IMG_0006Now comes the one piece of semi-specialized equipment: a ring mold/biscuit cutter (about 3″).  Now, if you don’t have one, don’t fret; you can use something like a tuna can with both ends cut off.  Just watch out for the sharp edges.  Also, buy biscuit cutters.  I like these a lot.  They sat on my wish list for about 2 1/2 years.  Boy I wish I had gotten them sooner.  Anyway, put your ring down on some parchment or wax paper, and press half of the chopped bacon into the mold:
IMG_0010Now take half of the beef mixture and gently press it on top:
IMG_0011It’s a fine line how hard you need to push.  You don’t want a super dense burger puck, but you don’t want it to fall apart either.  Try pushing with your finger flat and held together rather than poking at it.  Then, gently remove the mold (it may help to slowly turn the mold as you do so).  You’ll hopefully end up with something like this:
IMG_0013Beautiful, isn’t it?  Just stand and admire it in all its carnivorous glory.  Now snap out of it and make another one.  When that’s done, cover the meat and put it back in the fridge for at least 30 minutes.  An hour or two would be better.  It’ll help the flavors develop and keep the burger together when cooking.

As for cooking, this get messy, so I’d recommend doing this outside with a cast iron skillet on the grill (you need something to hold the grease).  Don’t forget to put the skillet on when you start the grill to avoid thermal shock issues.  I did 2 out of 3 burners on high for my grill.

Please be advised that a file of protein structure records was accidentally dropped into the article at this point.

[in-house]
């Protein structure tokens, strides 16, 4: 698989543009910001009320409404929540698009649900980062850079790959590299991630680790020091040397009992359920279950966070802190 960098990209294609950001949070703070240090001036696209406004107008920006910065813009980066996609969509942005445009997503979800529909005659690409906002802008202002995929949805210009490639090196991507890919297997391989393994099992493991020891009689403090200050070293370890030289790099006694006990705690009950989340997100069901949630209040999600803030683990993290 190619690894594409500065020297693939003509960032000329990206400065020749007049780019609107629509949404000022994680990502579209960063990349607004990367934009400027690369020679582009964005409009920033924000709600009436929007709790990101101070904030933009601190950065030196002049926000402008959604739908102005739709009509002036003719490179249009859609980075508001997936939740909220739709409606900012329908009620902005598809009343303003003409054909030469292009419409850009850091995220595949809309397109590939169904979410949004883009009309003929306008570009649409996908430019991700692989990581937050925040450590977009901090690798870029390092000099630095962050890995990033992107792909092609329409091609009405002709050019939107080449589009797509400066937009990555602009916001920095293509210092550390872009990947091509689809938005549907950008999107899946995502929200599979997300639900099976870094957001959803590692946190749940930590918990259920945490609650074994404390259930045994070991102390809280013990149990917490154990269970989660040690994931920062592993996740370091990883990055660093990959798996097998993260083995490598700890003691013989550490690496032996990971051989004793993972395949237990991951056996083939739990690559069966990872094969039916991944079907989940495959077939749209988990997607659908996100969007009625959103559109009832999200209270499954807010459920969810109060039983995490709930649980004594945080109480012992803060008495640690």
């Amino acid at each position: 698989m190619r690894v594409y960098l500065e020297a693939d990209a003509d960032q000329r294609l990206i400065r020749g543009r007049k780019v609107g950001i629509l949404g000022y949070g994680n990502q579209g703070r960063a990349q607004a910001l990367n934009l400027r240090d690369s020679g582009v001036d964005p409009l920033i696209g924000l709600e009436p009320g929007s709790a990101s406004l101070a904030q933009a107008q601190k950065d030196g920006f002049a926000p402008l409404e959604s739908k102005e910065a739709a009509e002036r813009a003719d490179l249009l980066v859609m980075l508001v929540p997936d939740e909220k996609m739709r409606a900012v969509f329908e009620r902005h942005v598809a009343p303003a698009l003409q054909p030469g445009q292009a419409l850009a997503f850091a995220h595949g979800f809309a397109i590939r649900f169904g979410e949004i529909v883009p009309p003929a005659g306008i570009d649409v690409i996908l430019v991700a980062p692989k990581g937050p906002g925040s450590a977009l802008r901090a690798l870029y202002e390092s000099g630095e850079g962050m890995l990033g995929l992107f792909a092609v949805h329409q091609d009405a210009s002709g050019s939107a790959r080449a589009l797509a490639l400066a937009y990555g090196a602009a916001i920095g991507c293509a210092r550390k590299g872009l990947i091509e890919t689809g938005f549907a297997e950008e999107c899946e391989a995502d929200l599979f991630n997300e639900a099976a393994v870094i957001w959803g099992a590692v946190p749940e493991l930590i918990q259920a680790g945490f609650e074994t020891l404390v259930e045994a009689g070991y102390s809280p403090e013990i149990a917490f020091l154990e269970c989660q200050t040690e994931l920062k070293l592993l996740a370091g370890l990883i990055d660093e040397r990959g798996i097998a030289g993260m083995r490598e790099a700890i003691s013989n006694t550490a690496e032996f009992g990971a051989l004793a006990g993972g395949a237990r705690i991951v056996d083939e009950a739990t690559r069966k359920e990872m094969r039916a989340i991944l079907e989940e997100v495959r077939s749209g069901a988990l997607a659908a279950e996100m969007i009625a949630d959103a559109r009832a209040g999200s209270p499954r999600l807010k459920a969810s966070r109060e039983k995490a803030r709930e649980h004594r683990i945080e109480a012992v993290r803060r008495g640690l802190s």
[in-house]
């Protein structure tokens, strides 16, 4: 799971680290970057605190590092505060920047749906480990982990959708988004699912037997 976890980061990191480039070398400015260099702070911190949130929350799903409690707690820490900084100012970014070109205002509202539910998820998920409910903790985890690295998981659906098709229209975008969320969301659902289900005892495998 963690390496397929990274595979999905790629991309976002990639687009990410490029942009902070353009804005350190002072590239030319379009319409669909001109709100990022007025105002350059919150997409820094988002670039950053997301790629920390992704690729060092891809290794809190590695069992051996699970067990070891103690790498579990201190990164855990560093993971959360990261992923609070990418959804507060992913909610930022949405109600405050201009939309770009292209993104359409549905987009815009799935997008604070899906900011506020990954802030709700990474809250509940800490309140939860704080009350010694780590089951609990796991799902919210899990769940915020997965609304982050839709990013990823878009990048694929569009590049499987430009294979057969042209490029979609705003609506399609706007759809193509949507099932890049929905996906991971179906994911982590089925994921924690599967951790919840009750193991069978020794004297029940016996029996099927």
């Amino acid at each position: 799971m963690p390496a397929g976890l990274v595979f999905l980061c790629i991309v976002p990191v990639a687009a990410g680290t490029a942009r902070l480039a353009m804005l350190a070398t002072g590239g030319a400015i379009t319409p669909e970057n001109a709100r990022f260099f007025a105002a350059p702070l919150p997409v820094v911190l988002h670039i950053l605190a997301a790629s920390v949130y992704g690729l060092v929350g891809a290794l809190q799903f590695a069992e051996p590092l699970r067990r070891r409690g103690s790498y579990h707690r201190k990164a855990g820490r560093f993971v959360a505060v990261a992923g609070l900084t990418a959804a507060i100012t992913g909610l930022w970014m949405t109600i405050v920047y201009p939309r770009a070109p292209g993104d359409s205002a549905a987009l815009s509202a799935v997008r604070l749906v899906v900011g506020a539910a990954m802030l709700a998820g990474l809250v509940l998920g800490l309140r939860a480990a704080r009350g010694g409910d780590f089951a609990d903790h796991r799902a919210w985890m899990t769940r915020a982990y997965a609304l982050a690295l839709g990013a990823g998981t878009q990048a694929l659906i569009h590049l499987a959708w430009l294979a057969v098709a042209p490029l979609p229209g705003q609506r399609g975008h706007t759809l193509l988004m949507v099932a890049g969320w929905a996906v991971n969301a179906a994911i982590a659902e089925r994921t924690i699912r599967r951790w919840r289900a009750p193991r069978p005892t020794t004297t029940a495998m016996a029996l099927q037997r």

Take the burgers out about 15-20 minutes before you slap them on the grill.  Sprinkle some more salt and pepper on the beef.  Now, the burgers are still pretty delicate, so I like to invert them so the bacon side is up, and the beef is on the paper:
IMG_0017This way, I can slap the bacon down on the skillet.  Is your skillet nice and ripping hot?  Let’s get cooking!  As just stated, take the burgers and put them bacon side down in the skillet.
IMG_0018Close the lid and let them cook for about 4 minutes.  Then flip them.  Be careful at this stage.  There’s a LOT of spitting bacon grease, and some bacon may be sticking to the pan.  Use a metal spatula and make sure you get separation from the skillet before you flip.  If the grease has not spread evenly, aim for a nice wet spot to cook the beef side (I did say it wasn’t health food!).
IMG_0021IMG_0022Cook for another 4 minutes on high.  If you want to add cheese (and who doesn’t?) do it about 2 minutes after flipping.  This is also a good time to put your bun cut side down on the upper rack or over the unlit portion of the grill to toast.